In his hit song “American Saturday Night,” country singer Brad Paisley celebrates immigrants’ contributions to American culture, including pizza with Canadian bacon, beer from the Netherlands, Brazilian leather, German cars and the Beatles, not to mention “a French kiss, Italian ice and margaritas in the moonlight.”

A dairy version of this only-in-America story features a Turkish immigrant entrepreneur building a Greek yogurt empire with milk sourced from U.S. dairy farmers in New York state.  Hamdi Ulukaya’s Chobani Yogurt has shot to the top of the category and become a national (and international favorite) in only five years. That is a big, big deal.

Dairy Foods selected Chobani, based in Norwich, N.Y., as the 2012 Processor of the year for the following reasons:

• Market leadership position

• New product development

• Marketing initiatives

• Plant expansion

• Community involvement

Hamdi Ulukaya, who emigrated from Turkey in 1995, started the Chobani company in 2005. With a Small Business Administration 504 loan, he bought a shuttered dairy processing facility from Kraft Foods in upstate New York and began making authentic strained Greek yogurt. (“Chobani” means “shepherd” in Mediterranean languages, a symbol of one who gives without expecting anything in return.)

As the SBA noted when it honored Ulukaya with its Entrepreneurial Success award in May, he started with a 100-year-old plant and a staff of five. He spent almost 18 months perfecting the recipe and in 2007 the first cup of yogurt hit the shelves. By 2008 the company had grown to 83 employees, with sales of $22.9 million. Now, with more than 1,700 employees, Chobani is shipping nearly 2 million cases every week.

Chobani wasn’t the first processor to sell the high-protein Greek yogurt in the United States, but it certainly owns the market. By 2011, the Chicago-based market research firm SymphonyIRI Group named Chobani the leading yogurt brand in the United States, with a reported 18.6% market share. A writer for Forbes called Ulukaya “the Steve Jobs of yogurt” and Chobani “the Apple of Greek yogurt.”  The privately held company does not release annual sales, but they have been estimated to be close to $1 billion.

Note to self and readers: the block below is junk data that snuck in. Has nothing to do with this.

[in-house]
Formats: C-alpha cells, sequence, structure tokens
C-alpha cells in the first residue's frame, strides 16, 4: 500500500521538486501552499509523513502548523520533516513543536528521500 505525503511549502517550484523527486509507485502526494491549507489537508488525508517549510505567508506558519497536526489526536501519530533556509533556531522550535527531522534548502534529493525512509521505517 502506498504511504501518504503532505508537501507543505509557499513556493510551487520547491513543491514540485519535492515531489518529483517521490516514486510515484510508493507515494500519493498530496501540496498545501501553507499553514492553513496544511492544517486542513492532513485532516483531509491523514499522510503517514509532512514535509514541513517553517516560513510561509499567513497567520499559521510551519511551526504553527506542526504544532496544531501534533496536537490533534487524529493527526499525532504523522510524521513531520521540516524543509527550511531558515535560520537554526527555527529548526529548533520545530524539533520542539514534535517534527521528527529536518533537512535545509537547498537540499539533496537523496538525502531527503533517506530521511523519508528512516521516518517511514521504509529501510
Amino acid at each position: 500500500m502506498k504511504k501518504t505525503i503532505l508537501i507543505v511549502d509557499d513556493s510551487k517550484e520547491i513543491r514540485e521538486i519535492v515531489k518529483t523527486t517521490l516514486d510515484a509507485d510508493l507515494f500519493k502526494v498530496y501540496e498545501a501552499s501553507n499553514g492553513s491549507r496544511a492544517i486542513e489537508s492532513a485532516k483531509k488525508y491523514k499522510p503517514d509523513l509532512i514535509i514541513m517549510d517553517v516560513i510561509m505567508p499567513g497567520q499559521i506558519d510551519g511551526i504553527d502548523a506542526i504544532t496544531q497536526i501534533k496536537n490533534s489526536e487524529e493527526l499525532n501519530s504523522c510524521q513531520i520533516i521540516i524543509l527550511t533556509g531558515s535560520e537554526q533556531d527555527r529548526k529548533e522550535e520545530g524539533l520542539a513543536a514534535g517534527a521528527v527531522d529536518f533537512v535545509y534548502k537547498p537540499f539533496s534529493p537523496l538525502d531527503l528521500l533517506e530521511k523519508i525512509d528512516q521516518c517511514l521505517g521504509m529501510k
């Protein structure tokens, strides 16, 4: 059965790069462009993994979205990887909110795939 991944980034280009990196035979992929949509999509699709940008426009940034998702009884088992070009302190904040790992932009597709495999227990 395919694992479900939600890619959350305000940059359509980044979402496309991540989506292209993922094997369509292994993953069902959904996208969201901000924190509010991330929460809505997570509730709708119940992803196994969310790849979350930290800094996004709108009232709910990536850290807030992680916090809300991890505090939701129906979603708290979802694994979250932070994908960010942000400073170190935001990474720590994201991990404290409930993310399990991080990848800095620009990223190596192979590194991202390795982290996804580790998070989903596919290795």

The yogurt is so popular that, at times, Chobani has had to put some of its retail customers on allocation. To accommodate demand and growth, the New Berlin, N.Y., facility is being expanded and a new plant in Idaho is under construction. Chobani broke ground in Twin Falls, Idaho, in December 2011. The nearly $450 million high-capacity facility on 200 acres is in the state’s so-called “Magic Valley.” The plant, expected to create up to 400 jobs, is scheduled to be operational by the end of this year.

“We’ve just about reached the upper limit on milk capacity in New York state, so we’re really excited about our new plant in Twin Falls, Idaho, to tap into a new supply,” said Kyle O’Brien, executive vice president of sales.

Ulukaya said the company’s search committee visited numerous possible sites and “met a lot of great people along the way.  It was a hard decision to make, but in the end, we chose Twin Falls due to its abundant milk supply, skilled labor force and tight-knit local community.”

Idaho Governor C.L. “Butch” Otter said Chobani’s planned investment should result in an additional $200 million in regional sales. “Between construction activities, employment at the plant and the sourcing of local supplies like milk, there’s no question that the economic effect of Chobani’s new site will run deep throughout Southern Idaho, benefiting family farms as well as our dairy and construction industries,” Otter said in a statement at the time of the groundbreaking.

Another significant move this year was the opening of a 5,200-square-foot sales headquarters in Charlotte, N.C. O’Brien said he expected to increase the sales force to 60 positions from 17. Jobs include direct sales, retail analysts and trade marketing sales support.